Coast Guard Bans Confederate Flag as ‘Uniquely Divisive’

July 18, 2020 Updated: July 19, 2020

U.S. Coast Guard Commandant Adm. Karl Schultz announced the banning of Confederate flag imagery in a move akin to earlier prohibitions by the Navy and Marine Corps and, more recently, the Department of Defense.

“While the Confederate battle flag may be symbolic of different beliefs, it divides Americans and threatens our black shipmates,” he said in a July 17 statement. “There is no benefit from a display of divisive symbols in our disaggregated and geographically widely dispersed workforce, and I have determined that the Confederate battle flag is uniquely divisive.”

The decision comes after Secretary of Defense Mark Esper announced on July 17 that Confederate flags would no longer be permitted at military bases and other installations within the jurisdiction of the Pentagon.

“We must always remain focused on what unifies us, our sworn oath to the Constitution, and our shared duty to defend the nation,” Esper wrote. “The flags we fly must accord with the military imperatives of good order and discipline, treating all our people with dignity and respect, and rejecting divisive symbols.”

Epoch Times Photo
Activists with Confederate flags gather at the Gettysburg National Military Park in Gettysburg, Pa., on July 1, 2017. (Mark Makela/Getty Images)

“In our military environment, such division clearly endangers loyalty, discipline, and morale; undermines unit cohesion and mission effectiveness; and marginalizes segments of our workforce,” Schultz said, explaining the decision.

Schultz said, effective immediately, displays or depictions of the Confederate flag are prohibited in all Coast Guard workplaces and operating facilities, as well as related public and common access areas. The ban extends to barracks, automobile bumper stickers, as well as clothing and other apparel.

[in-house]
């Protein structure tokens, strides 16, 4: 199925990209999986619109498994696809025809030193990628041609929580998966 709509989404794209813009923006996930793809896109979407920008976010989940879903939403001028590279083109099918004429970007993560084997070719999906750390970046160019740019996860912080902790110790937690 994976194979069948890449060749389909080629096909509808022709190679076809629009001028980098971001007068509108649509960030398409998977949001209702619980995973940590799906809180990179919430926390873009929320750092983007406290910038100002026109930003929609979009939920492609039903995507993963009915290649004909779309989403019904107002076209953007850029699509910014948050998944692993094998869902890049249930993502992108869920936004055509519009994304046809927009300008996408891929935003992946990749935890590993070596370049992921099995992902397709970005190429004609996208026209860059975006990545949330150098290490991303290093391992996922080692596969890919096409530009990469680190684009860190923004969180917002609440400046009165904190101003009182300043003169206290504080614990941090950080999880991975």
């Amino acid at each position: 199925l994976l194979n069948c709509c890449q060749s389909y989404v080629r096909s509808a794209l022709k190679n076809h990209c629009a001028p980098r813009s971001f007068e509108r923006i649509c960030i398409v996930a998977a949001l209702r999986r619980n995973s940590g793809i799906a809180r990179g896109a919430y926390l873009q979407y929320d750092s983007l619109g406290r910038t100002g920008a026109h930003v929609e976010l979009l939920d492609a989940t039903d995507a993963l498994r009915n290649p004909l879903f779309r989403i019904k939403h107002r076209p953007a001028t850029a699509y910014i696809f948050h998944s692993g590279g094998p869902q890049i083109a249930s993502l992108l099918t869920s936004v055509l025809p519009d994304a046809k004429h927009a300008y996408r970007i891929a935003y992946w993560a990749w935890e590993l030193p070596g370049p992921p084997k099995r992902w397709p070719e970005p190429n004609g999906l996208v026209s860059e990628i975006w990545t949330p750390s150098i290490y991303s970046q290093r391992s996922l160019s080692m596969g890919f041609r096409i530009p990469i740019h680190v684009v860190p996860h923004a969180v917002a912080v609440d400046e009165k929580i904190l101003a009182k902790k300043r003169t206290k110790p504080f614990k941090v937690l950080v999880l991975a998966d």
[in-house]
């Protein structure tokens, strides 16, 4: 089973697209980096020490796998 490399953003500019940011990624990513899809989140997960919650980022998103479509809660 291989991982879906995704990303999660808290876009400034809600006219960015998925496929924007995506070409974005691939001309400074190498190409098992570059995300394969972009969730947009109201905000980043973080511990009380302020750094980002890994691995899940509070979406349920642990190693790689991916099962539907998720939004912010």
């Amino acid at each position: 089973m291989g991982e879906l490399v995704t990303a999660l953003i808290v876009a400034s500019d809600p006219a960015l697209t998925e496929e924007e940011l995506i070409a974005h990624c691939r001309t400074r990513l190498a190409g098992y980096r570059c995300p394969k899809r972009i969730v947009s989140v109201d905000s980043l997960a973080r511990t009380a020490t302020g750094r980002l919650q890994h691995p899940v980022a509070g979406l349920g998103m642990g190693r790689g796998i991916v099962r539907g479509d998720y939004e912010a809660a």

Exceptions to the ban include state flags or state-issued license plates. Prohibited display of the Confederate flag also doesn’t include private spaces, such as inside family housing.

“It also does not apply to displays or depictions where the flag is only an incidental or minor component, such as in works of art, or in educational or historical displays,” Schultz said.

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U.S. Coast Guard cutter Thetis sent out a patrol boat that found a sea turtle entangled in cord tying together packages of cocaine. (Chief Petty Officer Bill Mesta (https://www.dvidshub.net/image/288820) [Public domain], via Wikimedia Commons)
Schultz earlier resisted banning the Confederate flag, although he said in March that Coast Guard commanders had the leeway to take action “if it’s revealed and it’s offensive to somebody.”

“Every situation on a Coast Guard facility that involves a Confederate flag, or any hate symbol, will be investigated. It will be immediately removed,” he said, according to Homeland Security Today.

“It’s clearly seen by many as a hate symbol. What we have to figure out is where do you want to position the Coast Guard on what could be a very interesting conversation and battle of First Amendment right to constitutionality,” Schultz said in early July.

President Donald Trump, a Republican, has opposed some rules against flying the Confederate flag. Trump said this week that he believes displaying the flag is a matter of free speech.

The Marine Corps banned Confederate flags on its installations in June, as a symbol that “has all too often been co-opted by violent extremist and racist groups whose divisive beliefs have no place in our Corps” and “presents a threat to our core values, unit cohesion, security, and good order and discipline.”

The Navy announced days later that it, too, would ban the Confederate battle flag from all public spaces and work areas aboard Navy installations, ships, aircraft, and submarines.

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